This module enhances your understanding of the functions of an intelligence unit, and the systems and processes used to analyse intelligence. You explore the theoretical models that apply to analysis and develop the cognitive and psychomotor skills required of problem solvers using IT laboratory sessions. You use software packages and datasets, and look at how crime science theory supports problem-orientated policing to define the analyst as the crime expert.

Cryptography and Steganography

This module provides you with an examination of cryptographic and steganographic methods. It includes consideration of how encrypted or steganographically encoded data can be detected and recovered.
You explore the history of Cryptography and Steganography to understand why these techniques have been developed. You then study these topics from the forensic investigation point of view. This is carried out using tutorials and the virtual learning environment, and a range of formative and summative assessments that reflect real life events

Scripting and Searching

The module allows you to develop solutions across the platforms of UNIX, internet and databases to acquire and filter relevant information that is useful to support an investigation. The delivery pattern for this module uses integrated lectures and seminars, followed up by practical sessions.

 

Modules offered may vary.

How you learn

You are expected to attend a range of lectures, small-group tutorials and hands-on laboratory sessions. Part of your course also involves a substantial research-based project.

The course provides a number of contact teaching and assessment hours (lectures, tutorials, laboratory work, projects, examinations) but you are also expected to spend time on your own, called self-study time, to review lecture notes, prepare coursework assignments, work on projects and revise for assessments. Each year of full-time study consists of modules totalling 120 credits and each unit of credit corresponds to ten hours of learning and assessment (contact hours plus self-study hours). So, during one year of full-time study you can expect to have 1,200 hours of learning and assessment.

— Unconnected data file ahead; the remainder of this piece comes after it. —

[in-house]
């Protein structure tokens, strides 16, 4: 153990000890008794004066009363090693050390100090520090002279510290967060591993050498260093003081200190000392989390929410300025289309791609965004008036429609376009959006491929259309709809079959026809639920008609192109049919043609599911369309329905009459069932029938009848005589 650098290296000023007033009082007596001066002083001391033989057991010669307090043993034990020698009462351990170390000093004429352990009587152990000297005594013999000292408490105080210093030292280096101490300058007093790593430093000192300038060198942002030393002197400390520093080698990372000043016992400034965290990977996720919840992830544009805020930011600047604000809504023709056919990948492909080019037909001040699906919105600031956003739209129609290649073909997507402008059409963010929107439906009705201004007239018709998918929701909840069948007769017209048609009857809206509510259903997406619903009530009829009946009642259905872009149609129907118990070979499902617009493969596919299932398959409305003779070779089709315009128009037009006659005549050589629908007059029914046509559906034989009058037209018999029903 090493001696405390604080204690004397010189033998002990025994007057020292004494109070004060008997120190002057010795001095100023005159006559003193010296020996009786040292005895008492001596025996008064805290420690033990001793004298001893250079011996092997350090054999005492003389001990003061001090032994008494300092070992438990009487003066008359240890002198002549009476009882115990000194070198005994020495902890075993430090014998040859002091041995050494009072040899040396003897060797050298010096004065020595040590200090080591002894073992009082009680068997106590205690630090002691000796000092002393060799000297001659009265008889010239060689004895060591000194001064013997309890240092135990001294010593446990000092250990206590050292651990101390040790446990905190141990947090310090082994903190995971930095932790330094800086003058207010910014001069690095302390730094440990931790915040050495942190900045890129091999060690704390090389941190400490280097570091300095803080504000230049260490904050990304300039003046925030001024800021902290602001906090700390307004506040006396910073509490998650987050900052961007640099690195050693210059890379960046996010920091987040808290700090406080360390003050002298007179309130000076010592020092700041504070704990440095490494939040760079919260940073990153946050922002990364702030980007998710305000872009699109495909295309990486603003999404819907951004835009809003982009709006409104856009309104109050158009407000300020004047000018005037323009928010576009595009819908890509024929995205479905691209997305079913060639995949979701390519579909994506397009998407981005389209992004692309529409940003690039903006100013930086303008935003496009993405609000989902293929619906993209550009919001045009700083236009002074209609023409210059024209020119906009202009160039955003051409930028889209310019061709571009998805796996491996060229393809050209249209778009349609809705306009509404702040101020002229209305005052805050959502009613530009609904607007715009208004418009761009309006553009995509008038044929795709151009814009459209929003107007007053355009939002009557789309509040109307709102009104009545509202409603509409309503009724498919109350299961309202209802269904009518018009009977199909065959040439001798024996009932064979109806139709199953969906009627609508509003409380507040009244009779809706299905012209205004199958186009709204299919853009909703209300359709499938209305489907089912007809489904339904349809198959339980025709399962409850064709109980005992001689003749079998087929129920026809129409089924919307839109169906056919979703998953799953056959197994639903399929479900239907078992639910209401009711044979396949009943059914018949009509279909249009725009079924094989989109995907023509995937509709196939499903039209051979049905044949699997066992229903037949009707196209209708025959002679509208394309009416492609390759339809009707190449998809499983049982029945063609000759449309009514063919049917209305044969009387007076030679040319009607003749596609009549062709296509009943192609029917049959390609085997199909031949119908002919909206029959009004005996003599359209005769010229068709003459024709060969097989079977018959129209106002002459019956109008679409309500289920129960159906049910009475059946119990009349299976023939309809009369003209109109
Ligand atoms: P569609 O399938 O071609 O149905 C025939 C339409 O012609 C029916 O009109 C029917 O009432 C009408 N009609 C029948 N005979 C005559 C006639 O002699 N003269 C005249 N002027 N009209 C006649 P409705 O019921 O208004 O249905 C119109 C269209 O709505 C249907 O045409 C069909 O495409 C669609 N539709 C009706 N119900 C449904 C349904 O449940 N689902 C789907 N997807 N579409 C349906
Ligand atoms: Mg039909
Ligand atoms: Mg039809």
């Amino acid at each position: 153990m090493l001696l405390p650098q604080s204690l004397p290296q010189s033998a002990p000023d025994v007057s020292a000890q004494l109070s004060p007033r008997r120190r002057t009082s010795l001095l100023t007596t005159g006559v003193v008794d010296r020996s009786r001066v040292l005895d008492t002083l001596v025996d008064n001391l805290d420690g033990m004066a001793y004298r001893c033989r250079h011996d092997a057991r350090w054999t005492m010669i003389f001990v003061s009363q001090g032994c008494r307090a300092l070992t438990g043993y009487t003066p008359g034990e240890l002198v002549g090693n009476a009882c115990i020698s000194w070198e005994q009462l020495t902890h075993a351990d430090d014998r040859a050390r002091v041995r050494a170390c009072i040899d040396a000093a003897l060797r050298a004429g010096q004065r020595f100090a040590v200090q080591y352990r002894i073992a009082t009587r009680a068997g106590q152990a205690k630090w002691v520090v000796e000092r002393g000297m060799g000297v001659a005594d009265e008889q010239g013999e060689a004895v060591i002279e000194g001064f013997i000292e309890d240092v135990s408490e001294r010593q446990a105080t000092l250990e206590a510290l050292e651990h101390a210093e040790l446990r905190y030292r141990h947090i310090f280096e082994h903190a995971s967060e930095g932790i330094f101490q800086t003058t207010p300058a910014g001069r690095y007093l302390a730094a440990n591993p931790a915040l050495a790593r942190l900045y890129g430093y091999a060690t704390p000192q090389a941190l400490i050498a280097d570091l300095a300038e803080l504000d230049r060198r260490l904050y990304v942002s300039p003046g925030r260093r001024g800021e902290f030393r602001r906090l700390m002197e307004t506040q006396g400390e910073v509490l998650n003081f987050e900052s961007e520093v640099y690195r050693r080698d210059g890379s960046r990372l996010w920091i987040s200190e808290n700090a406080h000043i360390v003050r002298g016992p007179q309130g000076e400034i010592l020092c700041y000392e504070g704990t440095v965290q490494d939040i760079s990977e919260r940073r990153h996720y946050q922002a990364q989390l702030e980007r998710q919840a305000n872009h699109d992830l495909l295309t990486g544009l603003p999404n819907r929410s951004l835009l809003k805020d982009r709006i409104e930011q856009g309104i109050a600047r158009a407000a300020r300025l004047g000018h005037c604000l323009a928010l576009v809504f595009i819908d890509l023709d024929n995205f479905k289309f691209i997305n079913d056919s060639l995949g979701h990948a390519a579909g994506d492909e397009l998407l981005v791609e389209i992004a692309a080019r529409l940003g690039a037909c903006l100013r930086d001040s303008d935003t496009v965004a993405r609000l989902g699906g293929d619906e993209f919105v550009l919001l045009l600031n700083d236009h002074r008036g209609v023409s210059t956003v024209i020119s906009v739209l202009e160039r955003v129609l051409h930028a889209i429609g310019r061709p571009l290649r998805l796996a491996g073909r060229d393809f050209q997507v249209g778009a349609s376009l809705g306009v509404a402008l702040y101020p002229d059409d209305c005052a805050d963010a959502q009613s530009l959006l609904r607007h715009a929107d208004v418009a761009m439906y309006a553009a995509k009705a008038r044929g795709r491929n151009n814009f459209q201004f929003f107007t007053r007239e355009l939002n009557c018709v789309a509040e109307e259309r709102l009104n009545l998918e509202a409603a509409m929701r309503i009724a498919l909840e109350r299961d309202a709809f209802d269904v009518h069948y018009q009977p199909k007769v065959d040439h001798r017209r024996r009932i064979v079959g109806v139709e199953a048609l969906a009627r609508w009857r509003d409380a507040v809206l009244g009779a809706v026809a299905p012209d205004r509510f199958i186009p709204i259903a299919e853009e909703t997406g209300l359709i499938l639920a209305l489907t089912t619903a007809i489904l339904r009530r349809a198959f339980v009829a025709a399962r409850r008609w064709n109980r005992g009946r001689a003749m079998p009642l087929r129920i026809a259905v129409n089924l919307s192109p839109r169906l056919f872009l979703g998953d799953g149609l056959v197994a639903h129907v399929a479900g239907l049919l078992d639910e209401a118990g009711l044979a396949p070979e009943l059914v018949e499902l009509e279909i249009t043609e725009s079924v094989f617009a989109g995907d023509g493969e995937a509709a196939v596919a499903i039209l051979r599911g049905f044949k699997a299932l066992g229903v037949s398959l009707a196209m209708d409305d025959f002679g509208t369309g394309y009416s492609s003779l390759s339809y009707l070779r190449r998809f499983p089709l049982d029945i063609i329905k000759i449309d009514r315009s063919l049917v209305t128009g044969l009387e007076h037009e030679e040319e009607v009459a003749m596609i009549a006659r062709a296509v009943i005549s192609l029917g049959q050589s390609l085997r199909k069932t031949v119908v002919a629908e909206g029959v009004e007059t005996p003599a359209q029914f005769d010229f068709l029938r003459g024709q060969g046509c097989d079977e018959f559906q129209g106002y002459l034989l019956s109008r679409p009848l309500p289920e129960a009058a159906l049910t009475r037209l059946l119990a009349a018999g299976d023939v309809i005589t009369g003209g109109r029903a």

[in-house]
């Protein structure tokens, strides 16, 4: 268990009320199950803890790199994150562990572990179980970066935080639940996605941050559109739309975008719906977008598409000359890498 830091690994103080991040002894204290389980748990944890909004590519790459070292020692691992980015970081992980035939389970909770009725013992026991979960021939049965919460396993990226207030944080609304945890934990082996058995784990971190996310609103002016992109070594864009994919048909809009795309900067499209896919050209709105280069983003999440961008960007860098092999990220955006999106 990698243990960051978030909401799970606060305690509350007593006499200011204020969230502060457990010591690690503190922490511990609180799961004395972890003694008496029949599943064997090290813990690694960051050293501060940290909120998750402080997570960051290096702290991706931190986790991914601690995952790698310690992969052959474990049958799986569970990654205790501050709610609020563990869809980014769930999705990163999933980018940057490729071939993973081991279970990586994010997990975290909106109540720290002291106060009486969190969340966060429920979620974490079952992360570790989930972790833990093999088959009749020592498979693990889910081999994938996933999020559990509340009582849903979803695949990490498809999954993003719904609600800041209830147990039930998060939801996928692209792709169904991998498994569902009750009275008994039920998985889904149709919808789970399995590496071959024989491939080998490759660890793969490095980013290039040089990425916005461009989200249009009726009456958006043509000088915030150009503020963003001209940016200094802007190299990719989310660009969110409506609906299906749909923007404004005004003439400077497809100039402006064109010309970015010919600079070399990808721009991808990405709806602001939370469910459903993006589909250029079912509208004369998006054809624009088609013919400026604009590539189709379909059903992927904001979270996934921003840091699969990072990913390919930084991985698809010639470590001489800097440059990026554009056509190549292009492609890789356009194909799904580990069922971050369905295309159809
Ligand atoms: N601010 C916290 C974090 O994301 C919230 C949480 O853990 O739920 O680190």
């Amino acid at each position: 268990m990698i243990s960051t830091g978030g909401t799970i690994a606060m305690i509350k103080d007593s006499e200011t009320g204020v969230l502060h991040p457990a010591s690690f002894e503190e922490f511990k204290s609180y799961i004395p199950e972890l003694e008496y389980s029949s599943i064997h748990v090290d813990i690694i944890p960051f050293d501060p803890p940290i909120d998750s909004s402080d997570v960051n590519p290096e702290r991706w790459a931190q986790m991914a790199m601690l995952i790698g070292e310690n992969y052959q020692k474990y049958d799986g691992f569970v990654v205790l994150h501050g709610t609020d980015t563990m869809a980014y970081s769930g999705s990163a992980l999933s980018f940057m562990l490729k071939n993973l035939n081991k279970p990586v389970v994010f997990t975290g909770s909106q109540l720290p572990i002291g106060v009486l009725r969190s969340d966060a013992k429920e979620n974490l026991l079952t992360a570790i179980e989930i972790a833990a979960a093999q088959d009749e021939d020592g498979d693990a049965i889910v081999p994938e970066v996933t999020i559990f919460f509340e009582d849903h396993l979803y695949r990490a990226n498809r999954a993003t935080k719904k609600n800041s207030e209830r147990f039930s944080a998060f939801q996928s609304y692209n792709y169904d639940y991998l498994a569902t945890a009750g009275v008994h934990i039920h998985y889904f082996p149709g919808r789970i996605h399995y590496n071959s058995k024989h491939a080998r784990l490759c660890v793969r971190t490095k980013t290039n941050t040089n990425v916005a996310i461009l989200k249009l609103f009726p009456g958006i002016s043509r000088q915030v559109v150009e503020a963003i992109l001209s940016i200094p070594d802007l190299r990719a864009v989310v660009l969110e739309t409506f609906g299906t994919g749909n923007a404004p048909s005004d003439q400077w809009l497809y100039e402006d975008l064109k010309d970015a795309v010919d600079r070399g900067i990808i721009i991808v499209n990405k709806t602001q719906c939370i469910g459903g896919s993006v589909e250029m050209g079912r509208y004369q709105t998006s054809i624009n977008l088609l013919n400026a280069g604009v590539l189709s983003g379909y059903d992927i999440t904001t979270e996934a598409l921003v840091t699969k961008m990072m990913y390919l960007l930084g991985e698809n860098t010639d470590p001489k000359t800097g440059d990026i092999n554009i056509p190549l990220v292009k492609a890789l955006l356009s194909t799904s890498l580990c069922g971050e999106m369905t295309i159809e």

One module in each year of your study, excluding your first year (Level 3), involves a compulsory one-week block delivery period. This intensive problem-solving week, provides you with an opportunity to focus your attention on particular problems and enhance your team-working and employability skills.

100% of BSc (Hons) Computer and Digital Forensics students said that 'the course is intellectually stimulating' (National Student Survey 2014).

How you are assessed

Your course involves a range of assessment types including coursework assignments, projects and examinations.


Our Disability Services team helps students with additional needs resulting from disabilities such as sensory impairment or learning difficulties such as dyslexia
Find out more about our disability services

Find out more about financial support
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Career opportunities

Graduates can gain employment in a wide range of companies, government organisations, security services and the financial sector to name just a few. There are opportunities with forensic science agencies, the police and HM Revenue & Customs, as well as in computer security and forensic accounting.

We pride ourselves in developing graduates who stand out from the crowd. Here's what one employer had to say:
'... we interviewed nearly 30 people for this position and the two Teesside University graduates stood out head and shoulders above everyone else.'
Simon Janes, Operations Director, Computer Forensic Alliance

Work placement

We produce graduates with the problem-solving and leadership skills necessary to forge successful careers.